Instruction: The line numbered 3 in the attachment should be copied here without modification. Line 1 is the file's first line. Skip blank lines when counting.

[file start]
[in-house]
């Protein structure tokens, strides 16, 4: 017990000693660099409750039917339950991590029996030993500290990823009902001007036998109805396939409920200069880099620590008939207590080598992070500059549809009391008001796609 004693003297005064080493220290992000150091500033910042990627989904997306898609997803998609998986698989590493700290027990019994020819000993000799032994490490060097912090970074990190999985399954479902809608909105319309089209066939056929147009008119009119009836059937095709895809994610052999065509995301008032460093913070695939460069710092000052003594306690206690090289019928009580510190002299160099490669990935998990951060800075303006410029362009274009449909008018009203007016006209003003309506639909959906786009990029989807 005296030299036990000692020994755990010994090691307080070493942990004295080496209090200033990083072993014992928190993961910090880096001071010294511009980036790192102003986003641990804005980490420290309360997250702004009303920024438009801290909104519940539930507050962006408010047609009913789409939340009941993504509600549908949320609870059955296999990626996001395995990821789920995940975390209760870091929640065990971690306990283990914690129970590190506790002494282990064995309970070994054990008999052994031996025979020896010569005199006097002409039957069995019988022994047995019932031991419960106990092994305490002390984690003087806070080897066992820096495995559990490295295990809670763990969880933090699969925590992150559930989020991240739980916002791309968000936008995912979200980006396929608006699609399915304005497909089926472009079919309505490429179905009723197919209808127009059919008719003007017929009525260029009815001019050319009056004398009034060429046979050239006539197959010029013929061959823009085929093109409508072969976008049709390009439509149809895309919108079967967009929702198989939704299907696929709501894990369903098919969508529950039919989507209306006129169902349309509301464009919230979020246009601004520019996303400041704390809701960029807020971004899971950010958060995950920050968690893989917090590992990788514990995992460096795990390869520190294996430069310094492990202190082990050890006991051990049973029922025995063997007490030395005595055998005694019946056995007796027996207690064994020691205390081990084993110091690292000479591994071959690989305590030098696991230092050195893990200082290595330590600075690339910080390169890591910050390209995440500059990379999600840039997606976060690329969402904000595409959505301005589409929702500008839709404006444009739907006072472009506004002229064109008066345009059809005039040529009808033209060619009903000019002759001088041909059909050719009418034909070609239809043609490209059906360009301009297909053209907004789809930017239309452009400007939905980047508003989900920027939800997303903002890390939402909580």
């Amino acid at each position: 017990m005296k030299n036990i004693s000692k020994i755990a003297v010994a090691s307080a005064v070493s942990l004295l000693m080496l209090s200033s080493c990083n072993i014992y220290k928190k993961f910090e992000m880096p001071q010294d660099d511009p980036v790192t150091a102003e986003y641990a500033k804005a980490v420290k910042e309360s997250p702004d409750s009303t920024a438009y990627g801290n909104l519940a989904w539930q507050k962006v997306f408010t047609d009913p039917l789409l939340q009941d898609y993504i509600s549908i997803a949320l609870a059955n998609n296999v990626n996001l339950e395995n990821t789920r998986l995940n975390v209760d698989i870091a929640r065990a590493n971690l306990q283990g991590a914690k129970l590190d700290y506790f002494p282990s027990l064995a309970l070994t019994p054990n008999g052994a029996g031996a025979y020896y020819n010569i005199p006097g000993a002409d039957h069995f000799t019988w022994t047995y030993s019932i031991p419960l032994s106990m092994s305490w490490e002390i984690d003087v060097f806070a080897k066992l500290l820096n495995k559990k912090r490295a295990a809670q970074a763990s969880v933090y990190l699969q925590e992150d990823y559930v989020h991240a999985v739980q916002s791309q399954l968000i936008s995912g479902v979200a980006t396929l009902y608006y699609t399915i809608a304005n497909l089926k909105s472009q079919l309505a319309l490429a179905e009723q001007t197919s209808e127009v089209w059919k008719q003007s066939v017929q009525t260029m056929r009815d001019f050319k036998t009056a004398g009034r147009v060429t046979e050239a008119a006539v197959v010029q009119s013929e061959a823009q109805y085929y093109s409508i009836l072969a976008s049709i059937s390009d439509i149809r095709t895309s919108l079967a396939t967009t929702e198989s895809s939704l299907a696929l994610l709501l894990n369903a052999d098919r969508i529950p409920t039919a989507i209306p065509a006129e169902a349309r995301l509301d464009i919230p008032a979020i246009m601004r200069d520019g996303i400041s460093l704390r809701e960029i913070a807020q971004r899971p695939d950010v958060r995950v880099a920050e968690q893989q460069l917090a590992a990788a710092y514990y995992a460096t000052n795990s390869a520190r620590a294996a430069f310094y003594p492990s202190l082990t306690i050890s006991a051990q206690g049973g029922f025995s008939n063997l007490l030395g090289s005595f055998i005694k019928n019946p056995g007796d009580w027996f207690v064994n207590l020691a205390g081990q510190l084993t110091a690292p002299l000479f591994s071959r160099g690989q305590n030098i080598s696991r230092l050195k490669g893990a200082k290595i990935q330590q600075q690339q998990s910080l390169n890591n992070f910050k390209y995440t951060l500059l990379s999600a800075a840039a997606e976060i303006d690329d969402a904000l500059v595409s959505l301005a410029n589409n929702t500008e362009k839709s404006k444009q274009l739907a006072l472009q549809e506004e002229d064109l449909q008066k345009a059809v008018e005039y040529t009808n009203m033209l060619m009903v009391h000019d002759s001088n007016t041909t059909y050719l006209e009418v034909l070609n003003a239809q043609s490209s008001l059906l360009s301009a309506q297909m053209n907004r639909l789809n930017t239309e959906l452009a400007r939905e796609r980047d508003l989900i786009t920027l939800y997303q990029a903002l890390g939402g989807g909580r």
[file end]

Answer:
């Amino acid at each position: 017990m005296k030299n036990i004693s000692k020994i755990a003297v010994a090691s307080a005064v070493s942990l004295l000693m080496l209090s200033s080493c990083n072993i014992y220290k928190k993961f910090e992000m880096p001071q010294d660099d511009p980036v790192t150091a102003e986003y641990a500033k804005a980490v420290k910042e309360s997250p702004d409750s009303t920024a438009y990627g801290n909104l519940a989904w539930q507050k962006v997306f408010t047609d009913p039917l789409l939340q009941d898609y993504i509600s549908i997803a949320l609870a059955n998609n296999v990626n996001l339950e395995n990821t789920r998986l995940n975390v209760d698989i870091a929640r065990a590493n971690l306990q283990g991590a914690k129970l590190d700290y506790f002494p282990s027990l064995a309970l070994t019994p054990n008999g052994a029996g031996a025979y020896y020819n010569i005199p006097g000993a002409d039957h069995f000799t019988w022994t047995y030993s019932i031991p419960l032994s106990m092994s305490w490490e002390i984690d003087v060097f806070a080897k066992l500290l820096n495995k559990k912090r490295a295990a809670q970074a763990s969880v933090y990190l699969q925590e992150d990823y559930v989020h991240a999985v739980q916002s791309q399954l968000i936008s995912g479902v979200a980006t396929l009902y608006y699609t399915i809608a304005n497909l089926k909105s472009q079919l309505a319309l490429a179905e009723q001007t197919s209808e127009v089209w059919k008719q003007s066939v017929q009525t260029m056929r009815d001019f050319k036998t009056a004398g009034r147009v060429t046979e050239a008119a006539v197959v010029q009119s013929e061959a823009q109805y085929y093109s409508i009836l072969a976008s049709i059937s390009d439509i149809r095709t895309s919108l079967a396939t967009t929702e198989s895809s939704l299907a696929l994610l709501l894990n369903a052999d098919r969508i529950p409920t039919a989507i209306p065509a006129e169902a349309r995301l509301d464009i919230p008032a979020i246009m601004r200069d520019g996303i400041s460093l704390r809701e960029i913070a807020q971004r899971p695939d950010v958060r995950v880099a920050e968690q893989q460069l917090a590992a990788a710092y514990y995992a460096t000052n795990s390869a520190r620590a294996a430069f310094y003594p492990s202190l082990t306690i050890s006991a051990q206690g049973g029922f025995s008939n063997l007490l030395g090289s005595f055998i005694k019928n019946p056995g007796d009580w027996f207690v064994n207590l020691a205390g081990q510190l084993t110091a690292p002299l000479f591994s071959r160099g690989q305590n030098i080598s696991r230092l050195k490669g893990a200082k290595i990935q330590q600075q690339q998990s910080l390169n890591n992070f910050k390209y995440t951060l500059l990379s999600a800075a840039a997606e976060i303006d690329d969402a904000l500059v595409s959505l301005a410029n589409n929702t500008e362009k839709s404006k444009q274009l739907a006072l472009q549809e506004e002229d064109l449909q008066k345009a059809v008018e005039y040529t009808n009203m033209l060619m009903v009391h000019d002759s001088n007016t041909t059909y050719l006209e009418v034909l070609n003003a239809q043609s490209s008001l059906l360009s301009a309506q297909m053209n907004r639909l789809n930017t239309e959906l452009a400007r939905e796609r980047d508003l989900i786009t920027l939800y997303q990029a903002l890390g939402g989807g909580r």